In case you’re wondering how that was possible, Leone uses a computer pitch shifter to reach all the high and low octaves that are outside his natural range. He also uses voice amplification pedals to double or triple the voice and thus give the effect of a chorus.

The recording is all the more remarkable once you understand the circumstances under which it came into existence.

“Dominique actually tricked us into doing the recording!” says Nishi with a laugh. While she and Schaffer were still just learning the grueling piano parts, Leone spent a month recording them, often only eight bars at a time, apparently for “a demo” to help him learn all the vocal parts.

“It was a very arduous process of stopping and starting and stopping and starting,” says Leone, who later edited all the piano parts together and then recorded the voice parts over them. After Nishi’s initial surprise when Leone released the recording, she was very pleased with the results.

However arduous recording Les Noces may have been, this weekend’s live performance of the piece presents its own set of challenges. As Leone explains, the five singers will be continuously switching in and out of different choral and solo parts with no rest, like they would normally expect to have in a choral performance. They will also have to deal with a lot of the same kind of technology Leone used in the recording, which presents somewhat of an onstage logistical quandary.

Another major challenge for the small ensemble they have put together, says Nishi, is “trying to embody the power of the piece as it’s written originally for a bigger ensemble, trying to accommodate that.”

Her approach to adapting the eight-handed piano for four hands has mostly been to choose what seem to be the most essential parts in each movement. But she also has broken up the different piano parts so that at a given time one pianist may be playing one hand from one piano part, and the other hand will be playing from a different part. Blithely summarizing her approach, she says, “I just try to make it convincing when I play that it’s written for four pianos somehow, so I can get people to believe it and hypnotize them.”

The biggest challenge of all, though, is simply Stravinsky’s score in itself, independently of the way in which it is being adapted for this particular performance. “It is a very very hard piece to start with,” Nishi says, laughing again. “So, that’s been the main challenge, more than the fact that we are doing a different version of it. The parts are just very hard for every single player.”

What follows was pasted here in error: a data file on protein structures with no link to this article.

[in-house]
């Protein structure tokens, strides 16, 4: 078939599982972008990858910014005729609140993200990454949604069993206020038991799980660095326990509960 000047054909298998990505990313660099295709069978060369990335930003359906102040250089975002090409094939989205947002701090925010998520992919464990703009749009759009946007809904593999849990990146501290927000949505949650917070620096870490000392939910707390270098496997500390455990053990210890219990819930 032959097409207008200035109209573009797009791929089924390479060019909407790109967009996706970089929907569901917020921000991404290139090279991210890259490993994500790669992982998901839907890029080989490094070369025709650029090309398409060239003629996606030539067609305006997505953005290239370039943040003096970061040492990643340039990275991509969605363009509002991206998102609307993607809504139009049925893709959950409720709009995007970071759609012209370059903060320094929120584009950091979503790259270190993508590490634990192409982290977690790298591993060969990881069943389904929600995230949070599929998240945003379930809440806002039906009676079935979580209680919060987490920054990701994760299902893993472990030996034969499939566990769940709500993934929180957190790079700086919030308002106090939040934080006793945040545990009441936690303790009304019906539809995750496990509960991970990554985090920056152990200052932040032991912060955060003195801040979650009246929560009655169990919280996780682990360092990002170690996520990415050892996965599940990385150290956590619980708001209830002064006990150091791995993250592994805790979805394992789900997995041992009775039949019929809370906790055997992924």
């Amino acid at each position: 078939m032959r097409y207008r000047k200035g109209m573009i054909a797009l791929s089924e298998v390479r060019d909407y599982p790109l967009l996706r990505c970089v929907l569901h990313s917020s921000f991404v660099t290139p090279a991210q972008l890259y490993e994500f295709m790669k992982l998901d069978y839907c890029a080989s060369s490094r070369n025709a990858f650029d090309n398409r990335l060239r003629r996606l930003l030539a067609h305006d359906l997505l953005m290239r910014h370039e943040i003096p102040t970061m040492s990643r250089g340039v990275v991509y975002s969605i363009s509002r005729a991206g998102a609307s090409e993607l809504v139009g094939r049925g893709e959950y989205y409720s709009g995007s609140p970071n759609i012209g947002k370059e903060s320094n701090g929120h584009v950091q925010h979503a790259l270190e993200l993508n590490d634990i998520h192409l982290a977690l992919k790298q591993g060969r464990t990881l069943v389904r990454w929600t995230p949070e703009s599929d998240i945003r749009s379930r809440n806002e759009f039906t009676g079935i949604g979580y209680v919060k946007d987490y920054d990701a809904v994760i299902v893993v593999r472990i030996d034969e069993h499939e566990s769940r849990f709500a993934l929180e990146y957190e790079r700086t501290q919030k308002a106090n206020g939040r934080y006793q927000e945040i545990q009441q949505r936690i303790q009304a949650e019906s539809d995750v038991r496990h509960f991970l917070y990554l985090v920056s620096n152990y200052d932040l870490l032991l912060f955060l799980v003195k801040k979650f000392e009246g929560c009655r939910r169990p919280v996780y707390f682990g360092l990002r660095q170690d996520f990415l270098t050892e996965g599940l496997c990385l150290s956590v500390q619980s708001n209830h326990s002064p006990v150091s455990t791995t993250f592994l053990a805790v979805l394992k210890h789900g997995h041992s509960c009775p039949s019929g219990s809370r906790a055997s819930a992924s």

Leone agrees. “Stravinsky is a very difficult composer for singers,” he says. “He wrote some but not a lot of choral music. He is much more of a instrumental composer. For the singers, that means they have a lot of very tricky lines, a lot of very tricky rhythms, big leaps, lyrics that don’t really seem like they go with the melody that you’re singing. So, it’s kind of odd. You always think that something’s wrong and you never can quite feel it. So, that’s really difficult.”

This, of course, is all part and parcel of what attracts these music adventurers to such a formidable project. While Leone has been a fan of Les Noces for many years, Nishi was unfamiliar with Stravinsky’s choral work till Leone proposed the collaboration. When she first hear it, she too immediately liked it.

“It sounded so contemporary, the way he used the voice in relation to the crazy orchestration he has,” she says, adding, “His writing for piano is just always really amazing. And the idea of having four pianos I thought was really cool.”

Friday and Saturday’s performance of Les Noces will be conducted by Kate McLoughlin with Diana Pray (soprano), Elise Cumberland (mezzo-soprano), Danishta Rivero (alto), Dominique Leone (tenor), Alexandra Buschman (bass), Kanoko Nishi and Regina Schaffer (pianos), Jordan Glenn (percussion), Jason Hoopes (bass), and Mark Clifford (mallets).

Stravinsky’s Les Noces by Dominique Leone, Kanoko Nishi, and Regina Schaffer will be performed at 8pm on July 29 & 30 at the historical Maybeck House in Berkeley. Advance tickets can be purchased here.